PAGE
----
The tiny Pacific nation of the Cook Islands is considering a name change to drop the homage to explorer James Cook in favour of a title that better reflects its “Polynesian nature”.
“I’m quite happy to look at a traditional name for our country which more reflects the true Polynesian nature of our island nation,” Cook Islands Deputy Prime Minister Mark Brown told Radio New Zealand.
“I think the first steps are to find out what the public appetite actually is for a change of name.”
Earlier attempts to change the name of the islands – a self-governing territory in free association with New Zealand – have been unsuccessful. In 1994, a referendum to change it to Avaiki Nui was resoundingly defeated.
Mr Brown said that was because it was based on the deliberations of the archipelago’s main island Rarotonga, where 75 per cent of the population lives.
The new push for a change comes after Pa Marie Ariki, a tribal leader or paramount chief, convened a committee in January to choose a new name for the nation, which has a population of 21,000 spread across 15 islands.
Traditional leaders from all 12 of the country’s inhabited islands took part in the process.
“This is the first time we’ve actually gone this far,” Mr Mataroa said.
However, the name change committee wants to avoid a referendum because of the costs involved.
The committee, which is evaluating 60 possible names from public submissions, hopes to shortlist the top contender by next month. It will then be sent to the government for further action.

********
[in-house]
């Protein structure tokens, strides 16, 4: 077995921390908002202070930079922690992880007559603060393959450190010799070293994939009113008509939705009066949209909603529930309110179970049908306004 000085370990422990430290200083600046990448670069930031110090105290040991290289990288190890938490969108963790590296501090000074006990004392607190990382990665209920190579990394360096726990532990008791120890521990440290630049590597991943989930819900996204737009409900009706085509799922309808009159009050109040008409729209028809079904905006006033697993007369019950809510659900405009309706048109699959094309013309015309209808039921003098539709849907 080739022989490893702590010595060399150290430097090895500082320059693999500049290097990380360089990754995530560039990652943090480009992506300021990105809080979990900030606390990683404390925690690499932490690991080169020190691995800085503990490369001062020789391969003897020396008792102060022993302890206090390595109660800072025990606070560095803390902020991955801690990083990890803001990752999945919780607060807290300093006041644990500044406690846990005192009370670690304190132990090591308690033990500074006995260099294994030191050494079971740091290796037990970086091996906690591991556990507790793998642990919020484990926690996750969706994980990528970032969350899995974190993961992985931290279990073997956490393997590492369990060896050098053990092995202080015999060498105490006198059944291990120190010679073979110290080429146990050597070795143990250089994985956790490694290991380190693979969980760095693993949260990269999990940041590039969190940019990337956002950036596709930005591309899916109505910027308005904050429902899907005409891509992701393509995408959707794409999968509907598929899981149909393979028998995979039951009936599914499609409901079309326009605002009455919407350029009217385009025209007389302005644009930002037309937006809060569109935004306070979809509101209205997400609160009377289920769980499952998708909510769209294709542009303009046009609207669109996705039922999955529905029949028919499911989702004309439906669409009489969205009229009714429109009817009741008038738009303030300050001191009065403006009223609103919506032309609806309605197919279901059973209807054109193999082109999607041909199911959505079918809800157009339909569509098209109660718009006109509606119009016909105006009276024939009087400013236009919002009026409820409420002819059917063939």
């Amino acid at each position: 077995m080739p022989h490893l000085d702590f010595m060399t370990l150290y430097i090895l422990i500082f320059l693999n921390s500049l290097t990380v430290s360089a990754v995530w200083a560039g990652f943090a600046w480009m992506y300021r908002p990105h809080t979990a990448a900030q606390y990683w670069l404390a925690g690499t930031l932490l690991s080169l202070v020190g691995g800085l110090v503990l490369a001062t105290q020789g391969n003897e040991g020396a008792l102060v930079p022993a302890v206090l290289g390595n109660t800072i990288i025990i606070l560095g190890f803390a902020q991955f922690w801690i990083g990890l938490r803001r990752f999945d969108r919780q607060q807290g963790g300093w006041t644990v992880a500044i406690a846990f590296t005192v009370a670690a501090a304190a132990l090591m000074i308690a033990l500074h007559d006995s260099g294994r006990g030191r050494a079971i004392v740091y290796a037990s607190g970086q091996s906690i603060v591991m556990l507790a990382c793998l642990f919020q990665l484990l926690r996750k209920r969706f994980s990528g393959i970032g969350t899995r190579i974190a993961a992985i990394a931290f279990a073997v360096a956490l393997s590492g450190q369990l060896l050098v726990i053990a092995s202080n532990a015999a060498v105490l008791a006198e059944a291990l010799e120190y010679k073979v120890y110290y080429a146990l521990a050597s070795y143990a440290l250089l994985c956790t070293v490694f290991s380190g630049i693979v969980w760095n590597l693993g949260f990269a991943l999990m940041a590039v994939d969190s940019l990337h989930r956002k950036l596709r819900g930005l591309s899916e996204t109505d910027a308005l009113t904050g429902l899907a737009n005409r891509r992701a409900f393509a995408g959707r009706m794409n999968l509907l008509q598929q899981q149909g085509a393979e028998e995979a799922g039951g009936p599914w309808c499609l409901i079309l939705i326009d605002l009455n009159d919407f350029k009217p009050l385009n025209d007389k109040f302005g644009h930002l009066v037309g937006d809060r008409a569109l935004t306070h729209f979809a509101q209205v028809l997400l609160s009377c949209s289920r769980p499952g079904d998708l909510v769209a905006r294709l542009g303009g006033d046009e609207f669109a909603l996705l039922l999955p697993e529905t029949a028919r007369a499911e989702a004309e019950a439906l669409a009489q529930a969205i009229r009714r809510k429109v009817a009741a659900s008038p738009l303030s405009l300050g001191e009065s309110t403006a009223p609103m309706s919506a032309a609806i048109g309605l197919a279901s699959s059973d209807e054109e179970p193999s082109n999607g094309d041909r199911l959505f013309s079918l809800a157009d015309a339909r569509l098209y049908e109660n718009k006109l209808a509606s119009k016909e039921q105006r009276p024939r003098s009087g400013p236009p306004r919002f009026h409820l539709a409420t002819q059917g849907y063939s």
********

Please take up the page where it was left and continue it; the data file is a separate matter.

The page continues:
Committee chief Danny Mataroa said the names being considered incorporated elements that were important to the inhabitants, such as Christianity, Maori heritage and national pride.
“It must also be easy to say,” he said.
The Cook Islands opposition also supports a name change, but believes voters are likely to be evenly split on the proposal.
“Whether or not it’s going to command a support of the majority, it’s very hard to tell,” opposition leader Tina Browne said.
According to historians, the Cook Islands were inhabited by Polynesians from Tahiti in the 6th century.
In 1595, Spanish sailor Alvaro de Menda a de Neira sighted the islands and named them San Bernardo (Saint Bernard). In 1606, Portuguese navigator Pedro Fernandes de Queiros, a subject of the King of Spain, became the first European to set foot on the islands, renaming them Gente Hermosa (Beautiful People).
Captain Cook visited the islands in 1773 and 1777 and named them Hervey Islands.
It was not until the 1820s that the first documents appeared referring to the archipelago as Cook Islands.
The Cook Islands became a British protectorate in 1888. They were included within the boundaries of New Zealand in 1901 and remained there until 1965, when Wellington granted it autonomy.